Monday, June 14We Break the News

Hollywood and True-Crime Impacting Social Movements Today (Guest Column)

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By Rashad Robinson

On the anniversary of George Floyd’s murder, Rashad Robinson, president of civil-rights organization Color of Change, writes about the links between cop shows and cop killings.

One year ago today, the everyday violence Black people face in this country became much clearer to tens of millions of people who always had trouble accepting that it was real. After a decade of very public police murders, we saw the murder of George Floyd by a gang of Minneapolis police. During the trial of Derek Chauvin, we saw the defense attempt to defame George Floyd’s character. But this type of subjugation isn’t anything new.

Last year, we also saw a white woman in New York invent a complete lie about a Black man, a bird watcher, hoping to call in a police strike on him in order to get her way. Both the Minneapolis police and the New York civilian felt free to use racism to their advantage, because society never showed them there were real consequences for doing so. Meanwhile more Americans than ever tuned in to crime TV shows as stay-at-home orders caused a spike in TV audiences nation-wide. These may seem like unconnected events, but as always, entertainment culture has a major impact on social movements in our country.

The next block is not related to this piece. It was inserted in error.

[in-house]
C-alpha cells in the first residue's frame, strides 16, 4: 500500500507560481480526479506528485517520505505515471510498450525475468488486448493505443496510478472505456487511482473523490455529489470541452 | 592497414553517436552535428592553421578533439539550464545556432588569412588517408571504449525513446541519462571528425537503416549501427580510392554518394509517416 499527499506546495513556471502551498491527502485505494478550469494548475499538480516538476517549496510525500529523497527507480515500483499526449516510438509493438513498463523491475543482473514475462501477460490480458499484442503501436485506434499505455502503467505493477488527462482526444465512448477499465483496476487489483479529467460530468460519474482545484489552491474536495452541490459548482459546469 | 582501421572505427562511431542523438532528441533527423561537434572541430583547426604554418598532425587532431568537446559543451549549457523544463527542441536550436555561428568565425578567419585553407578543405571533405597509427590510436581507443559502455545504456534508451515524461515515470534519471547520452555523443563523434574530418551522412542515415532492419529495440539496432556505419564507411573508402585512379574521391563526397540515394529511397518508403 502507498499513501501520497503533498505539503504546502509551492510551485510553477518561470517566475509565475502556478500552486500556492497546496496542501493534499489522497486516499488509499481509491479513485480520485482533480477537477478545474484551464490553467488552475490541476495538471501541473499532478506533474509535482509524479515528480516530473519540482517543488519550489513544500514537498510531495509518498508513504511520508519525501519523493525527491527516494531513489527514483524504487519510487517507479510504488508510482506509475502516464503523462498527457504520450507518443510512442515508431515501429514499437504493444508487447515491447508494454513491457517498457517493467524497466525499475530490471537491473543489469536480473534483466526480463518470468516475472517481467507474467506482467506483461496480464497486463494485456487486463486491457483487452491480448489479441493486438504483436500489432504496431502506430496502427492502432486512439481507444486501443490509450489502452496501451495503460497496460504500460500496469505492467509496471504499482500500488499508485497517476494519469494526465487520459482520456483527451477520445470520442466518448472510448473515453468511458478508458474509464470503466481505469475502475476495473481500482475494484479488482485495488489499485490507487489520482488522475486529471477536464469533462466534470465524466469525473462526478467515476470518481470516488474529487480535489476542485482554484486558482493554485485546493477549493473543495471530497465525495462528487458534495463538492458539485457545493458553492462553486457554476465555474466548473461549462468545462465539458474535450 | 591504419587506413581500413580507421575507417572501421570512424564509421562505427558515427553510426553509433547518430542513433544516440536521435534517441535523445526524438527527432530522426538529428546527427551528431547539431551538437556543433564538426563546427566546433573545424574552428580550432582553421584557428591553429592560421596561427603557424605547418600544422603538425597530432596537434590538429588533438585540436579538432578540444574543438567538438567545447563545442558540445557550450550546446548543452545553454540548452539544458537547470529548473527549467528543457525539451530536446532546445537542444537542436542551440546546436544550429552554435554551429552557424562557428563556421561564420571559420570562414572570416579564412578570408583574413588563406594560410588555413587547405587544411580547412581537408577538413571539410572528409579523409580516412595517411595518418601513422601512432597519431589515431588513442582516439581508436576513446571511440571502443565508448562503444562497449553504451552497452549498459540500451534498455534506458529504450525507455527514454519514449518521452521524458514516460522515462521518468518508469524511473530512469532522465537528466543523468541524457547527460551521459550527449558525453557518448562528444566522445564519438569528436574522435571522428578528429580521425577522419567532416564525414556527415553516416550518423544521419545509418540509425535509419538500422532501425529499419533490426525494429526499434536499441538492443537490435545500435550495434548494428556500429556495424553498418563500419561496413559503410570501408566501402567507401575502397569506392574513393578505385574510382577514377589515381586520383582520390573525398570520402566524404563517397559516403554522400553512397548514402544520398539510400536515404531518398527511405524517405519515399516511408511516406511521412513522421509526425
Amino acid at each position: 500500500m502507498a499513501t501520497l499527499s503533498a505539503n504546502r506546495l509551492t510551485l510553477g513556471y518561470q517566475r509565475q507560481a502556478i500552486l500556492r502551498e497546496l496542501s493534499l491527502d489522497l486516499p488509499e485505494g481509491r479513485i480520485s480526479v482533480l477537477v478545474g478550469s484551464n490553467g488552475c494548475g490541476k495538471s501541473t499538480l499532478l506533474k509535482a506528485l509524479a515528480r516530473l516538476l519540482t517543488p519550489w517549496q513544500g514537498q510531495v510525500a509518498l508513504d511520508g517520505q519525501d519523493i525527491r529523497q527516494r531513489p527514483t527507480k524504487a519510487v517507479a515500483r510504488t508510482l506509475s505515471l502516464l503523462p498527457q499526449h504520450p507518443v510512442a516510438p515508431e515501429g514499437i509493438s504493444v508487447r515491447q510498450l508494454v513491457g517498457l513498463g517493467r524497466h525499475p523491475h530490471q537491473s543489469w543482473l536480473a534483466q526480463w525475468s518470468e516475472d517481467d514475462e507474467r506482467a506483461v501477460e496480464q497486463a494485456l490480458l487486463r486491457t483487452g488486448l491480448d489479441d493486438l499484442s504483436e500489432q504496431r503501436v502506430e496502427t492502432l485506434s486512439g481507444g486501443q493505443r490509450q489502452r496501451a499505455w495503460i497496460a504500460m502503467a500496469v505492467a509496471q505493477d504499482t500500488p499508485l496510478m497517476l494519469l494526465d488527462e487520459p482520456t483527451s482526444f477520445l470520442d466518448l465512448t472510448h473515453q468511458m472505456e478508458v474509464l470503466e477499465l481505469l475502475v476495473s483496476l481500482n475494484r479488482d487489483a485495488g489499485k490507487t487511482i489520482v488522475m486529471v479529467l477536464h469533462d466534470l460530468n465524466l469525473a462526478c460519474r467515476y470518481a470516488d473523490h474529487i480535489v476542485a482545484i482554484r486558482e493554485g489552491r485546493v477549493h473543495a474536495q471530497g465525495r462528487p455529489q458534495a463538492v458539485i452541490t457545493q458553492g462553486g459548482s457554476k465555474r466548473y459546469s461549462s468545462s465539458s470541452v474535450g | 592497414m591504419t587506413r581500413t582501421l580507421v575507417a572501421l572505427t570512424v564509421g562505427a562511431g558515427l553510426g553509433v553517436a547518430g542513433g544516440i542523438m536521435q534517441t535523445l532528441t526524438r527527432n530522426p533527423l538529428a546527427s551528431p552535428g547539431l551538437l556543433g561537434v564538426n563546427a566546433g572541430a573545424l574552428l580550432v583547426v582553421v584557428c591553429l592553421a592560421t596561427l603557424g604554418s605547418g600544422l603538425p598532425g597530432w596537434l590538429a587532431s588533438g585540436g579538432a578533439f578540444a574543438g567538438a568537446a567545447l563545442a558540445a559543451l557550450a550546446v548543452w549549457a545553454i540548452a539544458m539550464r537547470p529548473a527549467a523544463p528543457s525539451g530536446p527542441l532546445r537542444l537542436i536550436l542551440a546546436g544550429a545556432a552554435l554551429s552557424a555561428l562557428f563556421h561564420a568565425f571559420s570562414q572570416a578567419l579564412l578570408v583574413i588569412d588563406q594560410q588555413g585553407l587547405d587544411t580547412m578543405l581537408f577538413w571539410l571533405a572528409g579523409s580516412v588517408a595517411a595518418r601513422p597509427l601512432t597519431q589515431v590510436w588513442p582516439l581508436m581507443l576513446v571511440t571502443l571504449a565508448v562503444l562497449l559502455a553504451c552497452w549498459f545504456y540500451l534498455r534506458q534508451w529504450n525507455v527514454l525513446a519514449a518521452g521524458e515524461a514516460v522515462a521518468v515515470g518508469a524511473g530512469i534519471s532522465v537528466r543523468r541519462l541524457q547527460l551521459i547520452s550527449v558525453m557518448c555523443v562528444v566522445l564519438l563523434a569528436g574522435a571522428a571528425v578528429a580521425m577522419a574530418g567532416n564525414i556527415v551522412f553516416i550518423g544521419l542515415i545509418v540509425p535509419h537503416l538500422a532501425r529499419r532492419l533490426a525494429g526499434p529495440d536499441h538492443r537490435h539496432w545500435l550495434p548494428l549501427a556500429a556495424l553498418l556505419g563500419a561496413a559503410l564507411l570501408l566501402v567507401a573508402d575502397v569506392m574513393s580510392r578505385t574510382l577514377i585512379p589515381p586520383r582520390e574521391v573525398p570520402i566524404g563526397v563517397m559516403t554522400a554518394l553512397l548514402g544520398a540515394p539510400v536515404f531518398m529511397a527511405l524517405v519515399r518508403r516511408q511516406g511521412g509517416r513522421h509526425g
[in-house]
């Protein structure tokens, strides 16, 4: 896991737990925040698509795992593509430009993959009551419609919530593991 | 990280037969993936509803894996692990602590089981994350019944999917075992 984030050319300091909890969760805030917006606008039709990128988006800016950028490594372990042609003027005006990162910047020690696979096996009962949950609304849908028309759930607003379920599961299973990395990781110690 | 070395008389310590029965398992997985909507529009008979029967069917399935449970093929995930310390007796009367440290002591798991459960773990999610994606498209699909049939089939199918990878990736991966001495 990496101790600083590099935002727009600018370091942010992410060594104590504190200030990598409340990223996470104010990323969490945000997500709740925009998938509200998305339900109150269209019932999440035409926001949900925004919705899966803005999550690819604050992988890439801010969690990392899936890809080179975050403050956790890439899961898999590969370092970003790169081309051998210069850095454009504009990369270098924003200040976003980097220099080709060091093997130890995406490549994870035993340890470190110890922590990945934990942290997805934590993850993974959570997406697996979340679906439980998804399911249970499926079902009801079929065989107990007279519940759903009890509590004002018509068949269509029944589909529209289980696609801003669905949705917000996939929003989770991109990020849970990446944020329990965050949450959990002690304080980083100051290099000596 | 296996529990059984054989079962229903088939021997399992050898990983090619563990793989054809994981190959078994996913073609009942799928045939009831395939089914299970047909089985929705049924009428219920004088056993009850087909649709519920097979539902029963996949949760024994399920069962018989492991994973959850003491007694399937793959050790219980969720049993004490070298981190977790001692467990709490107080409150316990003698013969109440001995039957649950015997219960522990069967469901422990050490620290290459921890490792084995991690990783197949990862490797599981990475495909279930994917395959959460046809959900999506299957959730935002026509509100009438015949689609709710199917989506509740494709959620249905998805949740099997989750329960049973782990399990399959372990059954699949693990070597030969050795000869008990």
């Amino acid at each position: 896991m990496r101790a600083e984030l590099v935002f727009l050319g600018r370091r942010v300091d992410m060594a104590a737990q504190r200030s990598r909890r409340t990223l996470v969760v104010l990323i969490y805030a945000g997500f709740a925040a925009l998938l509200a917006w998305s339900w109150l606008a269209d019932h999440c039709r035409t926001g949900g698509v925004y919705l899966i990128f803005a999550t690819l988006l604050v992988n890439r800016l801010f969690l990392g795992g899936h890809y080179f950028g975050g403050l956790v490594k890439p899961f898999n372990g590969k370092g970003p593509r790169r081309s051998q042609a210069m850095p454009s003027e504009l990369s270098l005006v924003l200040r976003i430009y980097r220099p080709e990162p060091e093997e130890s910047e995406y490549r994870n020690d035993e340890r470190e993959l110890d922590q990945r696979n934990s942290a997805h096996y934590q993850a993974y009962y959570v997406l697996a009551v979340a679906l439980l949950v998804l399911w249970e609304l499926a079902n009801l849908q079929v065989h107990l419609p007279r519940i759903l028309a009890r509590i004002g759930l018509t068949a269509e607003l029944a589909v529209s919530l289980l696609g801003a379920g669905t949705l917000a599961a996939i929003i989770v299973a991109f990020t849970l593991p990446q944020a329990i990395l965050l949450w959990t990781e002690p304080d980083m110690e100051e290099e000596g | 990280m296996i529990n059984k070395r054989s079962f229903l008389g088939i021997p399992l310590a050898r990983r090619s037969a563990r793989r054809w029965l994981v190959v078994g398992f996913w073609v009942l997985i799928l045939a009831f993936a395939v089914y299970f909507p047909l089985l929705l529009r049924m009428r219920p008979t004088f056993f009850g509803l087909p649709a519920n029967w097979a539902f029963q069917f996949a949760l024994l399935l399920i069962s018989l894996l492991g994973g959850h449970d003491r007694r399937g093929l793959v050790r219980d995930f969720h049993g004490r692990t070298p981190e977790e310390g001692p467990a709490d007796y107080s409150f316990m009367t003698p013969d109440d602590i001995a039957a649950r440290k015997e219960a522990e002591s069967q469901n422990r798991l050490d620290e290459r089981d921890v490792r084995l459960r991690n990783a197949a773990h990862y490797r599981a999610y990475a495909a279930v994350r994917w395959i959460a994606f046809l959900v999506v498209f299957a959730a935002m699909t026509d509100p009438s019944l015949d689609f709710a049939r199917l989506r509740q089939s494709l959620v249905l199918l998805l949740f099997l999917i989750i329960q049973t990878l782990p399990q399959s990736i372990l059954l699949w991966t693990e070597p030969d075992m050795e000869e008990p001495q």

The murder of George Floyd set off the largest demonstrations of any kind in American history. Partly that’s because we saw videos on our phones that we rarely see on our televisions: the true story of racism, not the Hollywood version. But one year later, our televisions are still telling us that this violence is okay. Earlier in 2020, Color Of Change released a first of its kind report, Normalizing Injustice, which showed just how prevalent those storytelling practices in Hollywood are — either pretending racism in policing doesn’t exist or finding every which way to rationalize it where it does.

MANCHESTER, UNITED KINGDOM – MARCH 27: Demonstrators kneel in front of a mural depicting George Floyd during a “Kill the Bill” protest in Manchester City Centre on March 27, 2021 in Manchester, United Kingdom. “Kill the Bill” protests, in opposition to the new Police, Crime, Sentencing and Court Bill, have been held across the UK over the last week. A gathering in Bristol turned violent last week as demonstrators clashed with police and set a police van on fire. The proposed legislation, which would apply to England and Wales, covers a wide range of issues, would broaden the police’s authority for regulating protests. (Photo by Christopher Furlong/Getty Images)